Opioid addiction : buprenorphine and naltrexone are equivalent
Published the 06.12.2017 at 17: 40 pm
The current epidemic of addiction to opioid drugs destroys lives, families and communities. The medicines are clearly considered the most effective treatment for weaning. In France, the withdrawal will be based in large part on the buprenorphine, but the naltrexone could also do well.
Two contradictory approaches
The 2 drugs, buprenorphine and naltrexone, representative of the approaches pharmacologically and conceptually opposed to treat addiction to opioids.
But until now, patients, families and providers had no data to guide their choice of treatment. Findings from two new studies, one american and one Swedish, compare the two drugs by presenting their specificity.
An apparent similarity
Buprenorphine is an opioid agonist partial. It partially activates the opioid receptors involved in pain relief and reward, but can block some of the effects of other opioids. Buprenorphine can give a withdrawal syndrome when you stop the car and it can be misused by the drug addicts, where a strict control of requirements and issues.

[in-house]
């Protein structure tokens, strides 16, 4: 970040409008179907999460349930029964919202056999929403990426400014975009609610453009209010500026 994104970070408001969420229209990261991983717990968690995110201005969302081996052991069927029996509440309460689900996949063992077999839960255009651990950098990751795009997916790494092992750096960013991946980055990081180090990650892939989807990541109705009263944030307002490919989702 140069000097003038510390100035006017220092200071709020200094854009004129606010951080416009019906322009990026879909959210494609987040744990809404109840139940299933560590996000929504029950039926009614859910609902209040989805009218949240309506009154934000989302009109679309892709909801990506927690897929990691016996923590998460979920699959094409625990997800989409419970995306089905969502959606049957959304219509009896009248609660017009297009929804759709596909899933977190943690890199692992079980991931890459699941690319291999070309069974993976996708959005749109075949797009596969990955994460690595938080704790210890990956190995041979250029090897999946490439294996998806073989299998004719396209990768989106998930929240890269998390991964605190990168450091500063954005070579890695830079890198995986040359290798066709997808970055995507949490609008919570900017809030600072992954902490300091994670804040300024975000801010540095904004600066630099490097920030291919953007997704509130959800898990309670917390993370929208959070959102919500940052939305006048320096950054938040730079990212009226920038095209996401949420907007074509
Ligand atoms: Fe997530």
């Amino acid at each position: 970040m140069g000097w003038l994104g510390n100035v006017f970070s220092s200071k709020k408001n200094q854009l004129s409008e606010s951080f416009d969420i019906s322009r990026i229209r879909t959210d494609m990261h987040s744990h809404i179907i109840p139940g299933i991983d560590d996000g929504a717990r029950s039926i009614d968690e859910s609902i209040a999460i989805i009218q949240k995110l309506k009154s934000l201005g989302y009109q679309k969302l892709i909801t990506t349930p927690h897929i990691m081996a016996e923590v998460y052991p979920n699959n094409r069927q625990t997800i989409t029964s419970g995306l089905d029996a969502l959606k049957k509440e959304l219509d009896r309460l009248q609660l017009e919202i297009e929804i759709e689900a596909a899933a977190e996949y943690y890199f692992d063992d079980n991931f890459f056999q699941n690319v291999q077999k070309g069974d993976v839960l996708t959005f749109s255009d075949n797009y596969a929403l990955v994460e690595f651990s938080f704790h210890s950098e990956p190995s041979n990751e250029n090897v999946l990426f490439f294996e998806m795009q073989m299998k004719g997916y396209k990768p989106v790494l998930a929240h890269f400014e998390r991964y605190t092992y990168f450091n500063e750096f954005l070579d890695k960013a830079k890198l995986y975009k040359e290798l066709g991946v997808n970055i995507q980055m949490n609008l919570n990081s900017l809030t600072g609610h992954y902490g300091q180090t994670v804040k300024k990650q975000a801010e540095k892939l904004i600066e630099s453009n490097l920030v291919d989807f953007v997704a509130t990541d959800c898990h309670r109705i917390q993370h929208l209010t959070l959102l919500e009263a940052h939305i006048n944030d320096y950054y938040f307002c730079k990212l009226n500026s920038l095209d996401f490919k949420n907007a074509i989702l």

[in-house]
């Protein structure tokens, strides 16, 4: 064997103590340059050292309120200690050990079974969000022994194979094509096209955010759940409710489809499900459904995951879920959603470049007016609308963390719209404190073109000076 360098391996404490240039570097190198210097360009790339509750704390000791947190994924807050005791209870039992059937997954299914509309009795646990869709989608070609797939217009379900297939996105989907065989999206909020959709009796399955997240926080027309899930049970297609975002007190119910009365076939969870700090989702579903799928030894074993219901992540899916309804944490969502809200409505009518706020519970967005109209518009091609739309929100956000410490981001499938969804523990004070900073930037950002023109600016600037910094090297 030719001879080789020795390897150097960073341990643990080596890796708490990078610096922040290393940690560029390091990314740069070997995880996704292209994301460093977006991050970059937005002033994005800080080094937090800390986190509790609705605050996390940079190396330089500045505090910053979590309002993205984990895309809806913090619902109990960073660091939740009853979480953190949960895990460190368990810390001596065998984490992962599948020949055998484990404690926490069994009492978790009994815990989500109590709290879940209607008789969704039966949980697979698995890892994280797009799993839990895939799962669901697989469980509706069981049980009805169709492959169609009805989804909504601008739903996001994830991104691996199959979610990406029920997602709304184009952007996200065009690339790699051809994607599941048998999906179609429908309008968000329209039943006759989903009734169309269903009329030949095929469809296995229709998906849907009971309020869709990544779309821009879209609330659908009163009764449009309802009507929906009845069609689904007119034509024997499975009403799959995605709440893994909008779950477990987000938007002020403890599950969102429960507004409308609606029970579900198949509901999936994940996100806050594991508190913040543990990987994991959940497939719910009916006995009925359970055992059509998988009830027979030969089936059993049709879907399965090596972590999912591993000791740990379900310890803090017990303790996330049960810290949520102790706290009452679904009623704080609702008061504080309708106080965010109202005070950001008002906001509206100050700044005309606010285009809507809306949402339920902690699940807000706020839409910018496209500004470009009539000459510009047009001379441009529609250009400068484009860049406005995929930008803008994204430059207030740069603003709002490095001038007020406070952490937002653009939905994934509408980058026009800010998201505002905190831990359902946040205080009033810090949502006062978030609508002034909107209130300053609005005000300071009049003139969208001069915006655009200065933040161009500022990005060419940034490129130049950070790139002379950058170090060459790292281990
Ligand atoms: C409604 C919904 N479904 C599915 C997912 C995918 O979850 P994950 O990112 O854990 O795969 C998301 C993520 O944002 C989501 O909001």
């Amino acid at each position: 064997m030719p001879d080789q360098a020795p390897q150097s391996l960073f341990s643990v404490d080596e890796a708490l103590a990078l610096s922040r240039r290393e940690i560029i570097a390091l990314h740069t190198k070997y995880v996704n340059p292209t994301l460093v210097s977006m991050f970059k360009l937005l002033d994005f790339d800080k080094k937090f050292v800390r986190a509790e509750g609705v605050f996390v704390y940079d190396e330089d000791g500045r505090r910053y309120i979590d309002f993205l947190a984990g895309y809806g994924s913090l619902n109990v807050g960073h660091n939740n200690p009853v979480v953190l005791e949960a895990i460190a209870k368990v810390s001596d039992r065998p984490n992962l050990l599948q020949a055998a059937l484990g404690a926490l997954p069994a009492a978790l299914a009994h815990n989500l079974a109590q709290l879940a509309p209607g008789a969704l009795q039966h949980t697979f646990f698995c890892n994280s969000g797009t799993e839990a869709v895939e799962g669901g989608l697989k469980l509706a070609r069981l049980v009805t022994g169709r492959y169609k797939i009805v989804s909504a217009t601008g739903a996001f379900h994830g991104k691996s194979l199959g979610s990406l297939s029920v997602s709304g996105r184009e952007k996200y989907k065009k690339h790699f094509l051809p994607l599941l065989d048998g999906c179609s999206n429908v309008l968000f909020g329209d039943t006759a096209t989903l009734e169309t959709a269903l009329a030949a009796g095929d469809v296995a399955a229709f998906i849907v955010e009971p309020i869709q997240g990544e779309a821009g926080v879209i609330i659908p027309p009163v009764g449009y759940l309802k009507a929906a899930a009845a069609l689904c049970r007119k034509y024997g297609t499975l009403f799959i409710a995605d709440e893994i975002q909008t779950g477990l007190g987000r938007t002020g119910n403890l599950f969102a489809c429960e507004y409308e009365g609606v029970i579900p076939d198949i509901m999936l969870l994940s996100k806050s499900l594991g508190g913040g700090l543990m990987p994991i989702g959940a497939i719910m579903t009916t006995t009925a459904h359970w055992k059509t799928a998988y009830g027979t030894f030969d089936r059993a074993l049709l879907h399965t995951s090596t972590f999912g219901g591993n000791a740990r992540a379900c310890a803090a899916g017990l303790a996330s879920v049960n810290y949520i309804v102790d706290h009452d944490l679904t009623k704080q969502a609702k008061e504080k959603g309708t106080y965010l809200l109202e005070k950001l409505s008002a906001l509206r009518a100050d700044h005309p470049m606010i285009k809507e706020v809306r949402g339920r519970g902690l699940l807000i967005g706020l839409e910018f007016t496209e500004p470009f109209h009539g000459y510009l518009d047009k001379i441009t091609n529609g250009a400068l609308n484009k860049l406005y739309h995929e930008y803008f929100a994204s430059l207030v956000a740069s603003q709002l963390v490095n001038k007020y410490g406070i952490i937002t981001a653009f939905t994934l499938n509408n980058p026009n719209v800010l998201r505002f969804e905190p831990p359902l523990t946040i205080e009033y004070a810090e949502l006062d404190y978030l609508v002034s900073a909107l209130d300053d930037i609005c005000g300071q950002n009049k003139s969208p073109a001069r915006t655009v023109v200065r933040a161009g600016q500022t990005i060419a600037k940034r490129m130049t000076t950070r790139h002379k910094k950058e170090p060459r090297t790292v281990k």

In contrast, naltrexone is an antagonist full of opioids, which has no stimulant effects, but it allows you to block effects of other opioids such as heroin. Naltrexone can only be started once the patient has completely stopped the heroin, which could cause an acute withdrawal syndrome.
The results indicate that once started, buprenorphine (taken daily) and naltrexone (monthly injection) are just as effective as the other, to prevent recidivism, maintain the patients in treatment and reduce illicit use of opioids.
In addition to the reactions at the injection site mild to moderate associated with naltrexone adverse events, including overdoses, fatal and non-fatal outcomes are similar.